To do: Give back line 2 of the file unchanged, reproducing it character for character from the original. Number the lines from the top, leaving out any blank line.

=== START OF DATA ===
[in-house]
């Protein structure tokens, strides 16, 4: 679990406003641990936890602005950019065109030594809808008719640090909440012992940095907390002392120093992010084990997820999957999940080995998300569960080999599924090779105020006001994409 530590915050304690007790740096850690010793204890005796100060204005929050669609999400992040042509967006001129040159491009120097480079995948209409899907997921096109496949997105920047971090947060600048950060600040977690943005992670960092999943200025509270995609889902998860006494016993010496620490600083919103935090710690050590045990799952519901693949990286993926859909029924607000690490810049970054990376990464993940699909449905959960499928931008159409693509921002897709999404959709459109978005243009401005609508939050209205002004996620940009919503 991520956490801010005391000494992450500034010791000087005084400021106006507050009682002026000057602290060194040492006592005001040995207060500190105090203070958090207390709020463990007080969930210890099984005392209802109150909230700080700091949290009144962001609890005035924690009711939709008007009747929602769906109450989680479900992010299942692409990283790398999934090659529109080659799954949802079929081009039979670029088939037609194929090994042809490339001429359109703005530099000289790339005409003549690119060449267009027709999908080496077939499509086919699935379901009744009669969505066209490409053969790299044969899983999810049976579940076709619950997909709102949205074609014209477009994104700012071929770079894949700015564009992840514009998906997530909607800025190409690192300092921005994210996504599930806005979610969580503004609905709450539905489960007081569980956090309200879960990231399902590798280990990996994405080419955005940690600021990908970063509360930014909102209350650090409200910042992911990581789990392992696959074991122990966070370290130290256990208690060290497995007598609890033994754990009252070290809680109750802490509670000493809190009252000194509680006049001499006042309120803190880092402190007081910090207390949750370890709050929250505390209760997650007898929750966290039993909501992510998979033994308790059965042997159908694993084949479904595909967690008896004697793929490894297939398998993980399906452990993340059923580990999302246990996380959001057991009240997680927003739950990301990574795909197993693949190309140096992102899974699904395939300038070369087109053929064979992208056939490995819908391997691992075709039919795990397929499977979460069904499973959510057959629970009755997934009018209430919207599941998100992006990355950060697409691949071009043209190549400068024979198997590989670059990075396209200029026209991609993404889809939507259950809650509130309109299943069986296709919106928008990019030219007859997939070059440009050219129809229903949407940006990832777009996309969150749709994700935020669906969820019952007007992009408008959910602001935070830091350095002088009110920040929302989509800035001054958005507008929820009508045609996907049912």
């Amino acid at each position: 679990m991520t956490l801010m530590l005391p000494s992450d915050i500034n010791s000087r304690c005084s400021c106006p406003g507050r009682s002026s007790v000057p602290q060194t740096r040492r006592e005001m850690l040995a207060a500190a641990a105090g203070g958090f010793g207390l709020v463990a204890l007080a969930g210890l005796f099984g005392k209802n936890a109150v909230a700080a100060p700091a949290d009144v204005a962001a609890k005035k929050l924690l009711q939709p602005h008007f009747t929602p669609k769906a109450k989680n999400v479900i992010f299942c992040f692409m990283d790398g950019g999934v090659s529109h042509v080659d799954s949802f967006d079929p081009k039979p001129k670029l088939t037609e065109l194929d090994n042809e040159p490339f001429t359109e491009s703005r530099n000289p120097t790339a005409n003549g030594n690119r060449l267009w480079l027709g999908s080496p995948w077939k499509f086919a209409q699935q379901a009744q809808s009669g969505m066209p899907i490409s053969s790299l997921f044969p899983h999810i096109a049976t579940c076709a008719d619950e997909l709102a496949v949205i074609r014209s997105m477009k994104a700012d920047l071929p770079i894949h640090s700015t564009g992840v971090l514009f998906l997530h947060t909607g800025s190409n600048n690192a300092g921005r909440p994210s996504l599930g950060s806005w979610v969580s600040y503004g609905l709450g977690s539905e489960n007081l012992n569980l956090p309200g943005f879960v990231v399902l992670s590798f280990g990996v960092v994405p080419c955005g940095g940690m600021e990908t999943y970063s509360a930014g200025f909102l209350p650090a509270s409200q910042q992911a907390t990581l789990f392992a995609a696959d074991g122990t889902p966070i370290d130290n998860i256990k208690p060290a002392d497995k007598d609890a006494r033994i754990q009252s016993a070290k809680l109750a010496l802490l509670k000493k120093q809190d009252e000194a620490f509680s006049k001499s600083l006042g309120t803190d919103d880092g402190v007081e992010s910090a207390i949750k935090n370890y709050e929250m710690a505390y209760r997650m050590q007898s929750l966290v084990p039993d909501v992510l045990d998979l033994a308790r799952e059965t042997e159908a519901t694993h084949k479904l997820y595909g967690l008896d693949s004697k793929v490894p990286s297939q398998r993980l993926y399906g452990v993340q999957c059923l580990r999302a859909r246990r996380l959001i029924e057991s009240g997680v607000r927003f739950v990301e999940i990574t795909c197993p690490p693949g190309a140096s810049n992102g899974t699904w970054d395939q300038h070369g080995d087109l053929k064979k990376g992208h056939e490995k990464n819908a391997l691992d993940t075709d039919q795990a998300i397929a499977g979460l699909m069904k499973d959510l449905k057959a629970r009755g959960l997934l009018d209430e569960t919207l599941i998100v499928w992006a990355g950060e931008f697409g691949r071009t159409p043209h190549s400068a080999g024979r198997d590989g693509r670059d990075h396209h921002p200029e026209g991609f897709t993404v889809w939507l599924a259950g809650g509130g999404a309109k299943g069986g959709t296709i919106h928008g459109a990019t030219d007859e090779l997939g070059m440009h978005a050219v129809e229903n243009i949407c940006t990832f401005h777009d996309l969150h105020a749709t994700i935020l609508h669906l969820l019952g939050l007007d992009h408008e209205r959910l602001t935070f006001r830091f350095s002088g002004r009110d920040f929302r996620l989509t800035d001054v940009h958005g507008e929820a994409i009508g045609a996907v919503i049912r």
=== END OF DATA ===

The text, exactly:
């Protein structure tokens, strides 16, 4: 679990406003641990936890602005950019065109030594809808008719640090909440012992940095907390002392120093992010084990997820999957999940080995998300569960080999599924090779105020006001994409 530590915050304690007790740096850690010793204890005796100060204005929050669609999400992040042509967006001129040159491009120097480079995948209409899907997921096109496949997105920047971090947060600048950060600040977690943005992670960092999943200025509270995609889902998860006494016993010496620490600083919103935090710690050590045990799952519901693949990286993926859909029924607000690490810049970054990376990464993940699909449905959960499928931008159409693509921002897709999404959709459109978005243009401005609508939050209205002004996620940009919503 991520956490801010005391000494992450500034010791000087005084400021106006507050009682002026000057602290060194040492006592005001040995207060500190105090203070958090207390709020463990007080969930210890099984005392209802109150909230700080700091949290009144962001609890005035924690009711939709008007009747929602769906109450989680479900992010299942692409990283790398999934090659529109080659799954949802079929081009039979670029088939037609194929090994042809490339001429359109703005530099000289790339005409003549690119060449267009027709999908080496077939499509086919699935379901009744009669969505066209490409053969790299044969899983999810049976579940076709619950997909709102949205074609014209477009994104700012071929770079894949700015564009992840514009998906997530909607800025190409690192300092921005994210996504599930806005979610969580503004609905709450539905489960007081569980956090309200879960990231399902590798280990990996994405080419955005940690600021990908970063509360930014909102209350650090409200910042992911990581789990392992696959074991122990966070370290130290256990208690060290497995007598609890033994754990009252070290809680109750802490509670000493809190009252000194509680006049001499006042309120803190880092402190007081910090207390949750370890709050929250505390209760997650007898929750966290039993909501992510998979033994308790059965042997159908694993084949479904595909967690008896004697793929490894297939398998993980399906452990993340059923580990999302246990996380959001057991009240997680927003739950990301990574795909197993693949190309140096992102899974699904395939300038070369087109053929064979992208056939490995819908391997691992075709039919795990397929499977979460069904499973959510057959629970009755997934009018209430919207599941998100992006990355950060697409691949071009043209190549400068024979198997590989670059990075396209200029026209991609993404889809939507259950809650509130309109299943069986296709919106928008990019030219007859997939070059440009050219129809229903949407940006990832777009996309969150749709994700935020669906969820019952007007992009408008959910602001935070830091350095002088009110920040929302989509800035001054958005507008929820009508045609996907049912």